Mony a strange story fell down stane-dead when his tongue grew mute. Thoosands o' curious, na, unaccountable anecdotes, ceased to be, the day his een were closed; for he telt them, sir, as ye ken, wi' his een mair than his lips; and his verra hawns spak, when he snapped his forefinger and his thoomb, or wi' the hail five spread out-and he had what I ca’ an elegant hawn' o' fine fingers, as maist wutty men hae-manually illustrated his soobjeck, till the words gaed aff, murmuring like bees frae the tips, and then Johnny was quate again for a minute or sae, till some ither freak o' a fancy came athwart his genie, and instantly loupt intil look, lauch, or speech -or rather a' the three thegither in ane, while Sir Walter himsell keckled on his chair, and leanin' wi' thae extraordinar' chowks o' his, that aften seem to me amaist as expressive as his pile o' forehead, hoo wou'd he fix the grey illumination o' his een on his freen Johnny, and ca’ him by that familiar name, and by the sympathy o' that maist capawcious o' a' sowles, set him clean mad-richt doon wudd a'thegither-till really, sir, he got untholeably divertin', and folk compleen'd o pains in their sides, and sat wi' the tears rinnin' doon their cheeks, praying him for gudeness to haud his tongue, for that gin he didna, somebody or ither wou'd be fa'in doun in a fit, and be carried out dead.

NORTH.

A truce, my dear James, to all such dreams. Yet pleasant, though mournful to the soul, is the memory of joys that are past! And never, methinks, do we feel the truth of that beautiful sentiment more tenderly, than when dimly passeth before our eyes, along the mirror of imagination,-for I agree with thee, thou sagest of Shepherds, that when the heart is finely touched by some emotion from the past, the mirror of imagination and of memory is one and the same, held up as if in moonlight by the hands of Love or Friendship,-never feel we the truth of that beautiful sentiment more tenderly, I repeat, James, than when we suddenly re-behold there the image—the shadow of some face that when alive wore a smile of perpetual sunshine—somewhat saddened now, though cheerful still, in the momentary vision-and then, as we continue to gaze upon it, undergoing sad obscuration, and soon disappearing in total eclipse.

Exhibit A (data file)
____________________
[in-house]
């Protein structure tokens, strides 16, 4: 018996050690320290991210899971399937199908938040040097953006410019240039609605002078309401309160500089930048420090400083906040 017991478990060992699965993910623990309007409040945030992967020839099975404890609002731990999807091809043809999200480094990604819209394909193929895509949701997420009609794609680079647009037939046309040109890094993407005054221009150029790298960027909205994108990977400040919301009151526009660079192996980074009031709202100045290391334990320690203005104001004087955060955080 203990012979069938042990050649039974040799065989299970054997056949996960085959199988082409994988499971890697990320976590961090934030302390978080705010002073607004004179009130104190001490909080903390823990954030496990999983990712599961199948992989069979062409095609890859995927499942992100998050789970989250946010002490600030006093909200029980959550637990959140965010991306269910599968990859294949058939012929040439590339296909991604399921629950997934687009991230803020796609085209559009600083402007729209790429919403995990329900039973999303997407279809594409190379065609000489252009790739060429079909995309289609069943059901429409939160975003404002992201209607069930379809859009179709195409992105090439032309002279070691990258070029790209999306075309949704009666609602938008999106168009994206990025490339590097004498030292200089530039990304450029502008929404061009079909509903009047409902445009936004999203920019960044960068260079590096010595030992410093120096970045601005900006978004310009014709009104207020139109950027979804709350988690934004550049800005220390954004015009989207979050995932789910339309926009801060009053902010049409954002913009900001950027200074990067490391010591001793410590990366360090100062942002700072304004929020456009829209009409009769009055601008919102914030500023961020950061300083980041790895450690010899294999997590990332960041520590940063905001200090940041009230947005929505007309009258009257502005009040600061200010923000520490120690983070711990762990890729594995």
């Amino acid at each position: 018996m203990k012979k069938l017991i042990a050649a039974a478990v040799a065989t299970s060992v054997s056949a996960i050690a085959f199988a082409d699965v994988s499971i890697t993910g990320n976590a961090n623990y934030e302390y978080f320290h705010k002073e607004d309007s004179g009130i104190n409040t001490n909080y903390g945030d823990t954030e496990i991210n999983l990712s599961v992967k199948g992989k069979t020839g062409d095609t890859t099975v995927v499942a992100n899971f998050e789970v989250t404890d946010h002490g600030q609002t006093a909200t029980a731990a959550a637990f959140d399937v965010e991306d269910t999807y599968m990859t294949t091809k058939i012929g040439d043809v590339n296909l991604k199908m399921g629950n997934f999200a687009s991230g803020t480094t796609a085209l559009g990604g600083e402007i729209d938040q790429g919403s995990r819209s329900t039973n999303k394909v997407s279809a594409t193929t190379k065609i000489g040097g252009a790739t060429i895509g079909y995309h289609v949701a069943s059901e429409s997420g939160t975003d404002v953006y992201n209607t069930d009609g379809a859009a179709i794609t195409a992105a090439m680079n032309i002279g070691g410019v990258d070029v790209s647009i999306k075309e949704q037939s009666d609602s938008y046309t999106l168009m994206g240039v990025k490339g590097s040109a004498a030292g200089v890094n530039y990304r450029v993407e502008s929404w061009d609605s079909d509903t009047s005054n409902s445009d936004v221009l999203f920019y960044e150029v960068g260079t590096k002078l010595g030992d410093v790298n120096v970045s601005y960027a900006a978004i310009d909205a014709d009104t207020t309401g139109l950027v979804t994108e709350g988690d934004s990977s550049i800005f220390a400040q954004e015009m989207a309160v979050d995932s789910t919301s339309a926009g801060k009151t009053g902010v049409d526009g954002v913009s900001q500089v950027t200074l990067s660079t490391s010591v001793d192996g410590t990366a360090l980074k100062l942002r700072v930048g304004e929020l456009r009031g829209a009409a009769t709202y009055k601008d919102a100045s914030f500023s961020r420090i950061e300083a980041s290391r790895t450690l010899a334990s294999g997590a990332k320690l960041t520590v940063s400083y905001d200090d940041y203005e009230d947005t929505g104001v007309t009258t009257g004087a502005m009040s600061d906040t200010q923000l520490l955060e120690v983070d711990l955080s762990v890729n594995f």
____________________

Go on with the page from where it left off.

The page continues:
SHEPHERD,

Enter Mr AMBROSE, Mons. CADET, King Pepin, Sir David Gan, TAPPI

TOURIE, and the Pech, with Tea, Coffee, Toast, Muffins, 8c. When a body has had an early dinner, what a glorious meal's the FoureOORS! Hooly--hooly, lads. Aye-that's richt, Tappy-just set doon the muffins there close to ma nieve; oh! but they seem sappy! Sir Dawvit, be ye baronet or be ye knicht, you've a fine ee for the balancin' o' a table, or ye had never clashed doon on that spat thae creeshy crampets. Pippin, you're a dextrous cretur, wi' your ashets o’ wat and dry toast. And oh! my man Pechy! but you've a stoot back and a strong arm to deposit wi' sic an air o' majesty that twa-quartern loaf fresh frae the baker's, and steamin' as sweet's a bank oʻvi'lets after a shower.-Mr Awmrose, ye needna bile ony mair eggs-for though they're no verra big anes, yet whatever the size, sax is ma number—thae bit chickens maun hae belanged to a late cleckin'But whare's the Roond ?-Aye-aye-Prince o' Picardy! I see ye bearin' him frae the bit side-boardie.—Noo attend to Mr North, Mr Awmrose, and dinna mind me-tak tent o' Mr North, sir-and see that he wants for naething—for I discern by the glegness o' the een o' him, that he's yaup-yaup -yaup—and 's sharpenin' his teeth wi' the fork, till you hear them raspin' like a mower whettin' his scythe.